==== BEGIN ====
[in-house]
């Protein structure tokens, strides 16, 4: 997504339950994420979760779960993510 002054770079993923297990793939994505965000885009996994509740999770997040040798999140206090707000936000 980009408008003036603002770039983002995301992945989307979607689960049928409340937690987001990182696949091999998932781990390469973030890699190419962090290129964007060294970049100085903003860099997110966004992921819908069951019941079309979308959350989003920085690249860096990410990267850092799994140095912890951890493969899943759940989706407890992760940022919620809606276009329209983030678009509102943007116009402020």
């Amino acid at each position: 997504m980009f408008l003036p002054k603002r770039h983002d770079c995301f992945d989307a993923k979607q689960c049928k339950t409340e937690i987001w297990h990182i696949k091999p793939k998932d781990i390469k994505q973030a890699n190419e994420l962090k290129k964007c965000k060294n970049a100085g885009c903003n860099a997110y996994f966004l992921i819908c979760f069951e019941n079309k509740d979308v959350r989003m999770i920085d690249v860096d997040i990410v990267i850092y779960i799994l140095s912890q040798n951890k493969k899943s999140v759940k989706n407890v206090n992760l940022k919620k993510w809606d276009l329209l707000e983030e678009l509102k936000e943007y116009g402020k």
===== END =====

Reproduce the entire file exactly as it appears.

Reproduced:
[in-house]
């Protein structure tokens, strides 16, 4: 997504339950994420979760779960993510 002054770079993923297990793939994505965000885009996994509740999770997040040798999140206090707000936000 980009408008003036603002770039983002995301992945989307979607689960049928409340937690987001990182696949091999998932781990390469973030890699190419962090290129964007060294970049100085903003860099997110966004992921819908069951019941079309979308959350989003920085690249860096990410990267850092799994140095912890951890493969899943759940989706407890992760940022919620809606276009329209983030678009509102943007116009402020």
């Amino acid at each position: 997504m980009f408008l003036p002054k603002r770039h983002d770079c995301f992945d989307a993923k979607q689960c049928k339950t409340e937690i987001w297990h990182i696949k091999p793939k998932d781990i390469k994505q973030a890699n190419e994420l962090k290129k964007c965000k060294n970049a100085g885009c903003n860099a997110y996994f966004l992921i819908c979760f069951e019941n079309k509740d979308v959350r989003m999770i920085d690249v860096d997040i990410v990267i850092y779960i799994l140095s912890q040798n951890k493969k899943s999140v759940k989706n407890v206090n992760l940022k919620k993510w809606d276009l329209l707000e983030e678009l509102k936000e943007y116009g402020k």